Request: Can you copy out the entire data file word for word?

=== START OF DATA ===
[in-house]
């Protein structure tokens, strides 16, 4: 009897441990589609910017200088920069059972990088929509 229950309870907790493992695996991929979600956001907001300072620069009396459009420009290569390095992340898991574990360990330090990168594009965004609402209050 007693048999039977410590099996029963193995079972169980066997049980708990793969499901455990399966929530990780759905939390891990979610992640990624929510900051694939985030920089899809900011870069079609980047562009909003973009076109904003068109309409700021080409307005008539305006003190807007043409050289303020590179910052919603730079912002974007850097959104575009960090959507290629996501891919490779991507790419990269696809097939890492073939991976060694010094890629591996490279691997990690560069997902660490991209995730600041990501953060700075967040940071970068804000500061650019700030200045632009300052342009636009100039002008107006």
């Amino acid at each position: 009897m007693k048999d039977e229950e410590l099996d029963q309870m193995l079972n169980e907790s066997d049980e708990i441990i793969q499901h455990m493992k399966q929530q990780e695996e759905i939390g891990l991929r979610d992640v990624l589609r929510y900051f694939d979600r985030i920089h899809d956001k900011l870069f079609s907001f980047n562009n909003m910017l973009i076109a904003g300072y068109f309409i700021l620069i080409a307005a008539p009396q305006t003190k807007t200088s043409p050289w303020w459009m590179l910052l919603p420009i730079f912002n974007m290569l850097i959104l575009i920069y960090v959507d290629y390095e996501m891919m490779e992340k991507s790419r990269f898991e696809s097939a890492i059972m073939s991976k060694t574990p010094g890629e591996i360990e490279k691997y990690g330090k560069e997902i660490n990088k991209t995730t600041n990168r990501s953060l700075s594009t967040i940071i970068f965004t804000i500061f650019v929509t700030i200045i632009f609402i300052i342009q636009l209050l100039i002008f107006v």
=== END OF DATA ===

[in-house]
């Protein structure tokens, strides 16, 4: 009897441990589609910017200088920069059972990088929509 229950309870907790493992695996991929979600956001907001300072620069009396459009420009290569390095992340898991574990360990330090990168594009965004609402209050 007693048999039977410590099996029963193995079972169980066997049980708990793969499901455990399966929530990780759905939390891990979610992640990624929510900051694939985030920089899809900011870069079609980047562009909003973009076109904003068109309409700021080409307005008539305006003190807007043409050289303020590179910052919603730079912002974007850097959104575009960090959507290629996501891919490779991507790419990269696809097939890492073939991976060694010094890629591996490279691997990690560069997902660490991209995730600041990501953060700075967040940071970068804000500061650019700030200045632009300052342009636009100039002008107006």
């Amino acid at each position: 009897m007693k048999d039977e229950e410590l099996d029963q309870m193995l079972n169980e907790s066997d049980e708990i441990i793969q499901h455990m493992k399966q929530q990780e695996e759905i939390g891990l991929r979610d992640v990624l589609r929510y900051f694939d979600r985030i920089h899809d956001k900011l870069f079609s907001f980047n562009n909003m910017l973009i076109a904003g300072y068109f309409i700021l620069i080409a307005a008539p009396q305006t003190k807007t200088s043409p050289w303020w459009m590179l910052l919603p420009i730079f912002n974007m290569l850097i959104l575009i920069y960090v959507d290629y390095e996501m891919m490779e992340k991507s790419r990269f898991e696809s097939a890492i059972m073939s991976k060694t574990p010094g890629e591996i360990e490279k691997y990690g330090k560069e997902i660490n990088k991209t995730t600041n990168r990501s953060l700075s594009t967040i940071i970068f965004t804000i500061f650019v929509t700030i200045i632009f609402i300052i342009q636009l209050l100039i002008f107006v």